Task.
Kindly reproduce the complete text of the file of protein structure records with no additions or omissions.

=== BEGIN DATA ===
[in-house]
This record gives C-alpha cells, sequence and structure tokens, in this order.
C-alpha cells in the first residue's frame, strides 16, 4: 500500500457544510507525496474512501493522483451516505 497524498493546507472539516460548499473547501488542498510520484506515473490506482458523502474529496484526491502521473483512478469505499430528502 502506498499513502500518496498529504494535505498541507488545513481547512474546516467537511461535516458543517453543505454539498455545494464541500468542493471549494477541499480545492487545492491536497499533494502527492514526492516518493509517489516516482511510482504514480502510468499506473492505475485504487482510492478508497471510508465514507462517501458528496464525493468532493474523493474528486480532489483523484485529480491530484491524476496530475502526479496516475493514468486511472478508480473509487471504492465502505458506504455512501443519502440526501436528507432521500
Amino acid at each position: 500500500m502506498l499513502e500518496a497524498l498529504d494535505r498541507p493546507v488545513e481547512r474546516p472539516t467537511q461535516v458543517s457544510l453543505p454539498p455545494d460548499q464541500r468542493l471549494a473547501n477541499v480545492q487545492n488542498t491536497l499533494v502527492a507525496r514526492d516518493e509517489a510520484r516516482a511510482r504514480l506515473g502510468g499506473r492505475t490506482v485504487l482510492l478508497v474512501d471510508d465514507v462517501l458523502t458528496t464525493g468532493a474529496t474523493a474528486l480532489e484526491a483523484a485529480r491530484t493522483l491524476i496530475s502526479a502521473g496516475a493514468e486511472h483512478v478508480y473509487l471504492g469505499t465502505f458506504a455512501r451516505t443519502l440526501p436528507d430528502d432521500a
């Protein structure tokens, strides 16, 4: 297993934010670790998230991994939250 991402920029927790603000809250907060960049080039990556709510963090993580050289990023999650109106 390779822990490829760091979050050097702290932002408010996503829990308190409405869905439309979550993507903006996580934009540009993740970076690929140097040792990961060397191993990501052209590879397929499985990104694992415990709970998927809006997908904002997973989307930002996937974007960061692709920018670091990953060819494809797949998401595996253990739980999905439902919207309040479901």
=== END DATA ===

[in-house]
This record gives C-alpha cells, sequence and structure tokens, in this order.
C-alpha cells in the first residue's frame, strides 16, 4: 500500500457544510507525496474512501493522483451516505 497524498493546507472539516460548499473547501488542498510520484506515473490506482458523502474529496484526491502521473483512478469505499430528502 502506498499513502500518496498529504494535505498541507488545513481547512474546516467537511461535516458543517453543505454539498455545494464541500468542493471549494477541499480545492487545492491536497499533494502527492514526492516518493509517489516516482511510482504514480502510468499506473492505475485504487482510492478508497471510508465514507462517501458528496464525493468532493474523493474528486480532489483523484485529480491530484491524476496530475502526479496516475493514468486511472478508480473509487471504492465502505458506504455512501443519502440526501436528507432521500
Amino acid at each position: 500500500m502506498l499513502e500518496a497524498l498529504d494535505r498541507p493546507v488545513e481547512r474546516p472539516t467537511q461535516v458543517s457544510l453543505p454539498p455545494d460548499q464541500r468542493l471549494a473547501n477541499v480545492q487545492n488542498t491536497l499533494v502527492a507525496r514526492d516518493e509517489a510520484r516516482a511510482r504514480l506515473g502510468g499506473r492505475t490506482v485504487l482510492l478508497v474512501d471510508d465514507v462517501l458523502t458528496t464525493g468532493a474529496t474523493a474528486l480532489e484526491a483523484a485529480r491530484t493522483l491524476i496530475s502526479a502521473g496516475a493514468e486511472h483512478v478508480y473509487l471504492g469505499t465502505f458506504a455512501r451516505t443519502l440526501p436528507d430528502d432521500a
């Protein structure tokens, strides 16, 4: 297993934010670790998230991994939250 991402920029927790603000809250907060960049080039990556709510963090993580050289990023999650109106 390779822990490829760091979050050097702290932002408010996503829990308190409405869905439309979550993507903006996580934009540009993740970076690929140097040792990961060397191993990501052209590879397929499985990104694992415990709970998927809006997908904002997973989307930002996937974007960061692709920018670091990953060819494809797949998401595996253990739980999905439902919207309040479901």